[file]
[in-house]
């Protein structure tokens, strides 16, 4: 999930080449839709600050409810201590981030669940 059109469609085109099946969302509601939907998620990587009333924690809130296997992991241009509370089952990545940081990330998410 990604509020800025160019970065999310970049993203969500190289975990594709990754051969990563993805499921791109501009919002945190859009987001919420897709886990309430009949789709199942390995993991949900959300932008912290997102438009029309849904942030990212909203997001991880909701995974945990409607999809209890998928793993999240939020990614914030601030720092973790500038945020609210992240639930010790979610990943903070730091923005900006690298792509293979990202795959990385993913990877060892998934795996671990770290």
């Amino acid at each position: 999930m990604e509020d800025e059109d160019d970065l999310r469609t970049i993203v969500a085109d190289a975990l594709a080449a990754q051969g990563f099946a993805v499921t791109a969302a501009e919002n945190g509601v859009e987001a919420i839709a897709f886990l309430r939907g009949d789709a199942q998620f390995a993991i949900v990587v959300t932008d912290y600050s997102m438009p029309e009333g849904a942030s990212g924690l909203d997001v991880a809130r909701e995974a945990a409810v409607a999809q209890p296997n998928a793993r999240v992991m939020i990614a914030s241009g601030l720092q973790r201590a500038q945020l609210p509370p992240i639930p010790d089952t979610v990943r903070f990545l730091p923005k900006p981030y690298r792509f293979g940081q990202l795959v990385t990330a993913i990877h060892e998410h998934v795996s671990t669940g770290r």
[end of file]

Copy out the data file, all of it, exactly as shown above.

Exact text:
[in-house]
């Protein structure tokens, strides 16, 4: 999930080449839709600050409810201590981030669940 059109469609085109099946969302509601939907998620990587009333924690809130296997992991241009509370089952990545940081990330998410 990604509020800025160019970065999310970049993203969500190289975990594709990754051969990563993805499921791109501009919002945190859009987001919420897709886990309430009949789709199942390995993991949900959300932008912290997102438009029309849904942030990212909203997001991880909701995974945990409607999809209890998928793993999240939020990614914030601030720092973790500038945020609210992240639930010790979610990943903070730091923005900006690298792509293979990202795959990385993913990877060892998934795996671990770290």
């Amino acid at each position: 999930m990604e509020d800025e059109d160019d970065l999310r469609t970049i993203v969500a085109d190289a975990l594709a080449a990754q051969g990563f099946a993805v499921t791109a969302a501009e919002n945190g509601v859009e987001a919420i839709a897709f886990l309430r939907g009949d789709a199942q998620f390995a993991i949900v990587v959300t932008d912290y600050s997102m438009p029309e009333g849904a942030s990212g924690l909203d997001v991880a809130r909701e995974a945990a409810v409607a999809q209890p296997n998928a793993r999240v992991m939020i990614a914030s241009g601030l720092q973790r201590a500038q945020l609210p509370p992240i639930p010790d089952t979610v990943r903070f990545l730091p923005k900006p981030y690298r792509f293979g940081q990202l795959v990385t990330a993913i990877h060892e998410h998934v795996s671990t669940g770290r």